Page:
iStock Co-founder and Dissolve CEO Patrick Lor

Patrick Lor | BCBusiness
iStock co-founder and Dissolve CEO Patrick Lor in his post-speaker photo session at the 2013 GROW Conference.

Fresh from the GROW speakers’ stage, Patrick Lor discusses B.C.’s startup ecosystem and the woes of the entrepreneur

We caught up with iStock co-founder and Dissolve CEO Patrick Lor fresh from the GROW 2013 speakers’ stage to talk about entrepreneurship and startups in Canada. Lor co-founded stock-photo website iStock, sold it to Getty for US$50 million in 2006, then worked as president of North American operations of Fotolia. His most recent venture-in-progess is video stock-footage website Dissolve.

While working in the tech-arts business, Lor also been heavily involved in the Canadian startup ecosystem as an investor and mentor, which includes a role with Vancouver’s own GrowLab.

You’re the co-founder and CEO of Calgary-based stock-footage website Dissolve, but when you first came to Canada from Hong Kong, you arrived in Vancouver.
My parents, like every other Asian parent, said that they wanted their kids to grow up in this amazing educational environment, and that’s why we moved from Hong Kong to Vancouver. They were kind of hoping that their son would become a doctor, engineer or lawyer. We came here when I was five and they proceeded to sacrifice their lives for the sake of their children.

We lived for a little while in Mississauga, but most of my childhood has been in Vancouver and then Calgary.

We moved all over Canada, but I guess the long and short of it is that I hugely disappointed them by completing a degree in sociology (laughs) as opposed to an engineering, law or medical degree.

Even to this day, I think that entrepreneurship is misunderstood by most people. Entrepreneurship is a tough concept to grasp for anyone, let alone people that really just look at achievements in a very traditional way. Entrepreneurship is not traditional achievement.

You have a lot of ties to the B.C. startup community; you recently made an angel investment in Vancouver-based Allocadia, you’re also involved with Version One Ventures, an early-stage fund run by Vancouverite Boris Wertz. Have those been intentional moves on your part?
I think that as an investor I’d like to say no, and as a Canadian I’d like to say yes—because I love Vancouver. But I think if I were to put my investing hat on, I’ll just invest wherever the great businesses are and wherever the great people are. In Allocadia we’ve got a couple of great entrepreneurs and in Version One we have a fantastic partner in Boris Wertz, so I guess it’s a little bit of both. I want an excuse to come to Vancouver and visit the companies and visit my partners.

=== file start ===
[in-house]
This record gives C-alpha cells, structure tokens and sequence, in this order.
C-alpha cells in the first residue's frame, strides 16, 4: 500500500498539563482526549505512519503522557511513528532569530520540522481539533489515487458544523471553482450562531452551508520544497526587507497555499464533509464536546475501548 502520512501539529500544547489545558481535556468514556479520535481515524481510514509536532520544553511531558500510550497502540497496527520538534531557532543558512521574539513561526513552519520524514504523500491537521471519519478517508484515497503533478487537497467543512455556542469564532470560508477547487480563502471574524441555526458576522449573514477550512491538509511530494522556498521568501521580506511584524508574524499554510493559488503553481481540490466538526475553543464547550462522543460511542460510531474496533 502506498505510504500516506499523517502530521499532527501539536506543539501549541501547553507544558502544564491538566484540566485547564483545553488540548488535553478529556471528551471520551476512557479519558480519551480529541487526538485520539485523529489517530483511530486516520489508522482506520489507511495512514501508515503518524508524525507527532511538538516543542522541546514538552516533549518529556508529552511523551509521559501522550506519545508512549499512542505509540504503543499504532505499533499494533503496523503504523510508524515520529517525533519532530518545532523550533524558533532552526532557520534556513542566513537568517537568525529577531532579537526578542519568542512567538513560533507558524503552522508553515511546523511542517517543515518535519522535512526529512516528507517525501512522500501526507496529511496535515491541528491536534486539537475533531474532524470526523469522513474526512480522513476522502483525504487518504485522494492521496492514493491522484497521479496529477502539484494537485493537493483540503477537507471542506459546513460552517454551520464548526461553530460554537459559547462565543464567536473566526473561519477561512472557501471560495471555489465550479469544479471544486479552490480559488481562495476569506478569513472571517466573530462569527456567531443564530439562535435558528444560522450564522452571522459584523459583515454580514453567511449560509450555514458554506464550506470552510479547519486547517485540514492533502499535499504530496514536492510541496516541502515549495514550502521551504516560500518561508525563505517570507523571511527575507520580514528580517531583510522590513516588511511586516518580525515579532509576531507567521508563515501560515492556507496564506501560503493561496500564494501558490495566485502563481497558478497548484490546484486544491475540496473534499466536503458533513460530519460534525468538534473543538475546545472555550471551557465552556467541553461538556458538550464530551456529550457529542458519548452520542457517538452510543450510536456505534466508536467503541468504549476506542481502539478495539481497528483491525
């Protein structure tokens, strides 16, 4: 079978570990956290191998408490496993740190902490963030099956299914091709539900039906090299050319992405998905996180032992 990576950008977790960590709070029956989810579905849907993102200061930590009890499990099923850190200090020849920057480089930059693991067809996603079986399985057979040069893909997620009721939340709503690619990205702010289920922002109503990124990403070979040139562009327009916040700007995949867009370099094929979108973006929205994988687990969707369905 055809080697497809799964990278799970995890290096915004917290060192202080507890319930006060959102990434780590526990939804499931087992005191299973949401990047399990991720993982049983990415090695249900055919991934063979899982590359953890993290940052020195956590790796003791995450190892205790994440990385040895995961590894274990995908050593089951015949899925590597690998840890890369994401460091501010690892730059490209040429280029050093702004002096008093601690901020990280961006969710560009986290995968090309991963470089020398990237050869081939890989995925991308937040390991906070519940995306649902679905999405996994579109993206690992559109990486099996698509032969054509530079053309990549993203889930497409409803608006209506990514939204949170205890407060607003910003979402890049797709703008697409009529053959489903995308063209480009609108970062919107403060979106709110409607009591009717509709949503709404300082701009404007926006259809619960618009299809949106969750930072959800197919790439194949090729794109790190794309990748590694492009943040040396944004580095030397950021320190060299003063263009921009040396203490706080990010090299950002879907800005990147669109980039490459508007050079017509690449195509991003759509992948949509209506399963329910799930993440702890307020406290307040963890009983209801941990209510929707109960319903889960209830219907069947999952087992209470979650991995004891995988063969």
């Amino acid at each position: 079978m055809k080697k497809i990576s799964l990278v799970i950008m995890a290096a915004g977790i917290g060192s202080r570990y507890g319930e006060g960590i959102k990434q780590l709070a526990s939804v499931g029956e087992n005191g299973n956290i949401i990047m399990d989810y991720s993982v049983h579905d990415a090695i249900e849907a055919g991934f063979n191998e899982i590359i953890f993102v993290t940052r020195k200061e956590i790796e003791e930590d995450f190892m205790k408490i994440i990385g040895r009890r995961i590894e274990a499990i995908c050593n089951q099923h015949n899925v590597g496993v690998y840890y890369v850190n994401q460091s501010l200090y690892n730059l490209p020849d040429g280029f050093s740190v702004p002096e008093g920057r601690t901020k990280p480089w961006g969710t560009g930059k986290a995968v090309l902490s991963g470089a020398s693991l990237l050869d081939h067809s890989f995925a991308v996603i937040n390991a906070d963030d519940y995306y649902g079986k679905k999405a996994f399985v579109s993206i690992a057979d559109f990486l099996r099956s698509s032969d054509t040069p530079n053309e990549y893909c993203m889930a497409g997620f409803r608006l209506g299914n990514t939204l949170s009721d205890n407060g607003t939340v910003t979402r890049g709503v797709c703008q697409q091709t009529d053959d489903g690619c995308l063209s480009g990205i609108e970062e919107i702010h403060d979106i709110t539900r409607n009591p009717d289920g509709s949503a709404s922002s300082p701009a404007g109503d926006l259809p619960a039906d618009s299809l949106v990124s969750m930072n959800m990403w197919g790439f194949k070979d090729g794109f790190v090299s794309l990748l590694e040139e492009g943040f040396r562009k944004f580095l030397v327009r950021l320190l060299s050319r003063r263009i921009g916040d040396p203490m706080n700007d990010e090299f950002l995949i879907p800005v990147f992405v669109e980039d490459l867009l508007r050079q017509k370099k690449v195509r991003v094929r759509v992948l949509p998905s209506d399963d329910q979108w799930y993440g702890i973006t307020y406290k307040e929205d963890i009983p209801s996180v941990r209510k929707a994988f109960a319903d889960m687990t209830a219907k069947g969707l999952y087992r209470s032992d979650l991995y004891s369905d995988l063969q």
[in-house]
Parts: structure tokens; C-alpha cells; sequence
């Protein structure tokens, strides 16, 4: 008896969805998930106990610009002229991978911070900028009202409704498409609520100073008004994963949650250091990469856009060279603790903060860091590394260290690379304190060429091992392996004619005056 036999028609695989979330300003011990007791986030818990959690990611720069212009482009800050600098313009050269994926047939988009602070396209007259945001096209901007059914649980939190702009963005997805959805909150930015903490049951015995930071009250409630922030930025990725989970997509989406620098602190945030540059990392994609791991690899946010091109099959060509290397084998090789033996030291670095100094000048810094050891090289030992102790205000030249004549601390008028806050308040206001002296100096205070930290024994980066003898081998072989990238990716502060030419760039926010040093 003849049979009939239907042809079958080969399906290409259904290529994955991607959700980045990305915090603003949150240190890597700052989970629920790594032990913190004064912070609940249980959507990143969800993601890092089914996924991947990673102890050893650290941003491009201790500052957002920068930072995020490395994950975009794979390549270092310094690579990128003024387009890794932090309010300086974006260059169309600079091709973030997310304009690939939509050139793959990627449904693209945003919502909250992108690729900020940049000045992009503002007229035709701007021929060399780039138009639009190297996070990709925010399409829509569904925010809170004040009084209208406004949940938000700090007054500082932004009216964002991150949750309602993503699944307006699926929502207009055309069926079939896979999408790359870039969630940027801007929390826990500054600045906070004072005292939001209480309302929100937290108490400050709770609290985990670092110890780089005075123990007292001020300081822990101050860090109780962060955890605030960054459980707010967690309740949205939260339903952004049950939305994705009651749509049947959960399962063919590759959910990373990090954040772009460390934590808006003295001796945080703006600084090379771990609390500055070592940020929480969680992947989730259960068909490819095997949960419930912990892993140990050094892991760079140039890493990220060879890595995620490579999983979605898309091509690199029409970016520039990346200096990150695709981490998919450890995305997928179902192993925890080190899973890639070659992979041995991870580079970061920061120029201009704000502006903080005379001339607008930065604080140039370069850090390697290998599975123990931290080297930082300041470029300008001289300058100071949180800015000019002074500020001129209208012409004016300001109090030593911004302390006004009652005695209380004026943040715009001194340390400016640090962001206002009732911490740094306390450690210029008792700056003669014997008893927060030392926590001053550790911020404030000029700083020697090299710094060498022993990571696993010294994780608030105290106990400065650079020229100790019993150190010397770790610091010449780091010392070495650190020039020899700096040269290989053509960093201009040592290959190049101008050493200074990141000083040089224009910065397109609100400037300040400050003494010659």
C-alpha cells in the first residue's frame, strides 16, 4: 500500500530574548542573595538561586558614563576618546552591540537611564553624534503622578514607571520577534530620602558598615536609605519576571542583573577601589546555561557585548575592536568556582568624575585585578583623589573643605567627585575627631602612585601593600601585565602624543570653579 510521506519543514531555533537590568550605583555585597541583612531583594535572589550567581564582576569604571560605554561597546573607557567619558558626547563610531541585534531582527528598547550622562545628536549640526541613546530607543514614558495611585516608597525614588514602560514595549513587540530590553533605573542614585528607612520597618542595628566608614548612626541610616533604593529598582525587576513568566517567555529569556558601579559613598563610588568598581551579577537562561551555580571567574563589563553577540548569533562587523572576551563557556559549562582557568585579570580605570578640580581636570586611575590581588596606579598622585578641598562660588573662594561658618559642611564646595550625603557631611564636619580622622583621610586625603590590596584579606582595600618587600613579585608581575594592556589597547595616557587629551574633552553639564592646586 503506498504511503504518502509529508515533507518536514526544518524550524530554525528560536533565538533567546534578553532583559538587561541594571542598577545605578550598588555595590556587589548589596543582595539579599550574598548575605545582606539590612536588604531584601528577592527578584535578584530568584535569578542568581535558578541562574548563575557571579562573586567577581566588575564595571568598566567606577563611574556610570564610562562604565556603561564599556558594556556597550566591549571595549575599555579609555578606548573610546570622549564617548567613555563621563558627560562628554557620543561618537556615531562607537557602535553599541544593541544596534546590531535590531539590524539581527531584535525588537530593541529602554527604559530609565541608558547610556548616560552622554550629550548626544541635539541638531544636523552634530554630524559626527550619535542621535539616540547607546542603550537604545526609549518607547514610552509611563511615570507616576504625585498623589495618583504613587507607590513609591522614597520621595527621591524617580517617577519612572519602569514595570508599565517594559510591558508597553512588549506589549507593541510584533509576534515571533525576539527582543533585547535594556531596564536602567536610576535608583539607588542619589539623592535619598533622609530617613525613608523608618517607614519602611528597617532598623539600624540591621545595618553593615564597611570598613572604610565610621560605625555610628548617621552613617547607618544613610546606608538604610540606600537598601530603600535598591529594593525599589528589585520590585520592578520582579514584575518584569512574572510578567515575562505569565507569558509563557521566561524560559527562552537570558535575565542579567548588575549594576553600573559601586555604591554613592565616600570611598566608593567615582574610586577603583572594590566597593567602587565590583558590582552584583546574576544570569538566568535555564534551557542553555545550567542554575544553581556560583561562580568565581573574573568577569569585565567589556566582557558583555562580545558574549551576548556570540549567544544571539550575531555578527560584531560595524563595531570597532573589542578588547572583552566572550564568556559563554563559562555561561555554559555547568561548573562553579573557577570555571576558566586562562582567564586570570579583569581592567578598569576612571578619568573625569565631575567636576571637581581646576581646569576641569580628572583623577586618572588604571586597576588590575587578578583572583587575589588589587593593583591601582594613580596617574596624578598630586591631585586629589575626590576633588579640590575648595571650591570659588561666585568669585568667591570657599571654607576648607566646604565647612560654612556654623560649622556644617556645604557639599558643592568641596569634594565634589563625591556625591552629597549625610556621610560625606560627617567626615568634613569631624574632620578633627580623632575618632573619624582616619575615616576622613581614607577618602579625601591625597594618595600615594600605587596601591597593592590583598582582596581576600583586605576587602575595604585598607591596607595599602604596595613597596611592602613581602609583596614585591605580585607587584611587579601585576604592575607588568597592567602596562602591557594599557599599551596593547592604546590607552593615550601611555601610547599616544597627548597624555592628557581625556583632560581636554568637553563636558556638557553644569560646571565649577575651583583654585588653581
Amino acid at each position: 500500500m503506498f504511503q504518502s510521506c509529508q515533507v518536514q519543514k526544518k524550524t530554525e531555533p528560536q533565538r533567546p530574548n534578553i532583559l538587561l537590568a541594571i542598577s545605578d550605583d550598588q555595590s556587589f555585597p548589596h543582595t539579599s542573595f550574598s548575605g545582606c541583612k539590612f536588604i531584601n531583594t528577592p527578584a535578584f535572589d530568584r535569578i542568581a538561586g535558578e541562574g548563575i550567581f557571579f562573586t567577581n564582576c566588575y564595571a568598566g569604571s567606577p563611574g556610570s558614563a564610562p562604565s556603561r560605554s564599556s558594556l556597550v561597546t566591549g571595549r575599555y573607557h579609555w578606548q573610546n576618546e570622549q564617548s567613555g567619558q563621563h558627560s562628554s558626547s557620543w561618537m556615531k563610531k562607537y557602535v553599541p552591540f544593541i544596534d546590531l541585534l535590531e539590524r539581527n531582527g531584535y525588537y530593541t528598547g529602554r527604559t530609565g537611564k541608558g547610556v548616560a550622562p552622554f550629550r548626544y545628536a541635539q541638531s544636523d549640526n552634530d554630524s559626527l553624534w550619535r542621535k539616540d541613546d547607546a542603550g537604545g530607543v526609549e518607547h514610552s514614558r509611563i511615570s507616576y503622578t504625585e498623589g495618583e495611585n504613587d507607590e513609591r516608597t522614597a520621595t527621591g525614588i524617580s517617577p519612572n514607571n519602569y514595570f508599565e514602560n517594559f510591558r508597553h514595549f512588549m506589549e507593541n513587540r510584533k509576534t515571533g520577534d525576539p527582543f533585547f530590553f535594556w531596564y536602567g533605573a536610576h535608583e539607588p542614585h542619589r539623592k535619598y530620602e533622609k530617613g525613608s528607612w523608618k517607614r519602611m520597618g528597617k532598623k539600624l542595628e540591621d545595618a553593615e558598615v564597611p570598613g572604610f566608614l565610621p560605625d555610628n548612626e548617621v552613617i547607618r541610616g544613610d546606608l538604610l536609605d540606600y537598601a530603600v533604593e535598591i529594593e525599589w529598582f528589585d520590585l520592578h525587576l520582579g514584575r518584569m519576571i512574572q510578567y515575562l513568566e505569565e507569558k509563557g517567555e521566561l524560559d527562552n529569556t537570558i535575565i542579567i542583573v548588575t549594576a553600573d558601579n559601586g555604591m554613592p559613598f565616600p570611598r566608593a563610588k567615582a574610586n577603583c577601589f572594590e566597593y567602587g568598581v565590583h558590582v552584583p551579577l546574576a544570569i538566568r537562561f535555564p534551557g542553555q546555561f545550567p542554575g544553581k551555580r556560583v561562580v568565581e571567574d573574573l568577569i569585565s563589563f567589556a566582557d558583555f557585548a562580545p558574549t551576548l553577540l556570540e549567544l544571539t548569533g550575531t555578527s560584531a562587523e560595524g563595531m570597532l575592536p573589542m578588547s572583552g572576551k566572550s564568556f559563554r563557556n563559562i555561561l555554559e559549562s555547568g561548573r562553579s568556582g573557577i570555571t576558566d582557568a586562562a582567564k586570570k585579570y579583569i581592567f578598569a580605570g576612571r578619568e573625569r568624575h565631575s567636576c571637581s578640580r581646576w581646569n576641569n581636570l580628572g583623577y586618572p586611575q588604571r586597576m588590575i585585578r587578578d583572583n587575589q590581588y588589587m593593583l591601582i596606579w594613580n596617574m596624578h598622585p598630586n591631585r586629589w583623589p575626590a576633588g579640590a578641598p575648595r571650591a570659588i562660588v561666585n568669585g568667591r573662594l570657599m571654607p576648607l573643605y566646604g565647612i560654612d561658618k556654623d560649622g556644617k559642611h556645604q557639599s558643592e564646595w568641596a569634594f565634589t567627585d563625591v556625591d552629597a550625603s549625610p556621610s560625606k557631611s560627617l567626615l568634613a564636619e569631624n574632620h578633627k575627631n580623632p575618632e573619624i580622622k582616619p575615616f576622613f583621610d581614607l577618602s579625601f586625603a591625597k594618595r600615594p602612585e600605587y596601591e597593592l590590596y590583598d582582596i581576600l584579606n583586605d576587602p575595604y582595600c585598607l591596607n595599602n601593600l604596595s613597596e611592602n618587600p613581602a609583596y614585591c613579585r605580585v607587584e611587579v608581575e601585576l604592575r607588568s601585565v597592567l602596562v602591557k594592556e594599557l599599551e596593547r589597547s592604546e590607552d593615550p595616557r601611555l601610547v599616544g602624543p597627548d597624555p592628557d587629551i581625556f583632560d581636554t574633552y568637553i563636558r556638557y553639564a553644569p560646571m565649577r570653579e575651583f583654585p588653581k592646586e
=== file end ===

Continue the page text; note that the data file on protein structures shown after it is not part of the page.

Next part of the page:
With your current company, Dissolve, you’ve hired people from Vancouver. Are they working remotely in Vancouver or will they be coming to Calgary?
They’re mostly working remotely and we want to bring them in very often into Calgary, because I think it’s just the culture thing. It’s very hard to capture culture over Skype and over emails. At the same time, we think that there’s a certain vibe in Vancouver, a certain culture, that you want to bring some of this outside influence into your company and you do that by hiring people that have varied experiences. If we had a lockdown on our people and we had to be with each other for 24 hours, it would be a very boring company, so that’s why we let our people out for few hours (laughs) and let them have friends and family, and let them pick up cultures so they can bring that and mix that into the pot.

As you see Dissolve growing, could you envision opening a second office in Vancouver?
I see Vancouver as just being amazing when it comes to the pieces of the culture that we want to capture, which is, number one, the physical beauty of B.C. It makes it the place to do film and TV production, and that’s very obvious. But beyond that, I think it’s in these cultures that appreciate art, and that’s where people gather and that’s what makes the film and TV and arts that much more rich—that community’s just richer. You have this gathering, this critical mass, of people with expertise and skills to bring all that together. We definitely want to have a piece of that culture.